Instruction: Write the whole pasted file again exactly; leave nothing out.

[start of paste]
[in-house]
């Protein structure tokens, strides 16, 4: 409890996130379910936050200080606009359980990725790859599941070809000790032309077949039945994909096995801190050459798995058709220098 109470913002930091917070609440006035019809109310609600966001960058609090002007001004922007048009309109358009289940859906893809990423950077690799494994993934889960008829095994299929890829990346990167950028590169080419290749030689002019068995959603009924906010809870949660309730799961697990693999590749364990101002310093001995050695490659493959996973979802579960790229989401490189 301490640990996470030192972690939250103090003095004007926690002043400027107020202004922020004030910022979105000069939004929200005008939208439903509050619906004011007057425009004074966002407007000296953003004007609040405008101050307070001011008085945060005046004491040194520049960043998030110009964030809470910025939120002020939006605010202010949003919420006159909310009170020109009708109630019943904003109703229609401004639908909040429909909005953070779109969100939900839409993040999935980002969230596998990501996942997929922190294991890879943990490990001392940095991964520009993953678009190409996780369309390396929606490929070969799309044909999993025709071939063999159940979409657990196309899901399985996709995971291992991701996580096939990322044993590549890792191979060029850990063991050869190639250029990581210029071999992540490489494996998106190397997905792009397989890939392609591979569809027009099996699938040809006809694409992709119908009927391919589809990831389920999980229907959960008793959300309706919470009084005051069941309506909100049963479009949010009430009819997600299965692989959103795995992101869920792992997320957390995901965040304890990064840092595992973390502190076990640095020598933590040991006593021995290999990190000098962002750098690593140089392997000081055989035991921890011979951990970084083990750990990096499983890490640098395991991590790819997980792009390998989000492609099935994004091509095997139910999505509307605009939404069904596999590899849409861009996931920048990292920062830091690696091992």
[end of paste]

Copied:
[in-house]
């Protein structure tokens, strides 16, 4: 409890996130379910936050200080606009359980990725790859599941070809000790032309077949039945994909096995801190050459798995058709220098 109470913002930091917070609440006035019809109310609600966001960058609090002007001004922007048009309109358009289940859906893809990423950077690799494994993934889960008829095994299929890829990346990167950028590169080419290749030689002019068995959603009924906010809870949660309730799961697990693999590749364990101002310093001995050695490659493959996973979802579960790229989401490189 301490640990996470030192972690939250103090003095004007926690002043400027107020202004922020004030910022979105000069939004929200005008939208439903509050619906004011007057425009004074966002407007000296953003004007609040405008101050307070001011008085945060005046004491040194520049960043998030110009964030809470910025939120002020939006605010202010949003919420006159909310009170020109009708109630019943904003109703229609401004639908909040429909909005953070779109969100939900839409993040999935980002969230596998990501996942997929922190294991890879943990490990001392940095991964520009993953678009190409996780369309390396929606490929070969799309044909999993025709071939063999159940979409657990196309899901399985996709995971291992991701996580096939990322044993590549890792191979060029850990063991050869190639250029990581210029071999992540490489494996998106190397997905792009397989890939392609591979569809027009099996699938040809006809694409992709119908009927391919589809990831389920999980229907959960008793959300309706919470009084005051069941309506909100049963479009949010009430009819997600299965692989959103795995992101869920792992997320957390995901965040304890990064840092595992973390502190076990640095020598933590040991006593021995290999990190000098962002750098690593140089392997000081055989035991921890011979951990970084083990750990990096499983890490640098395991991590790819997980792009390998989000492609099935994004091509095997139910999505509307605009939404069904596999590899849409861009996931920048990292920062830091690696091992």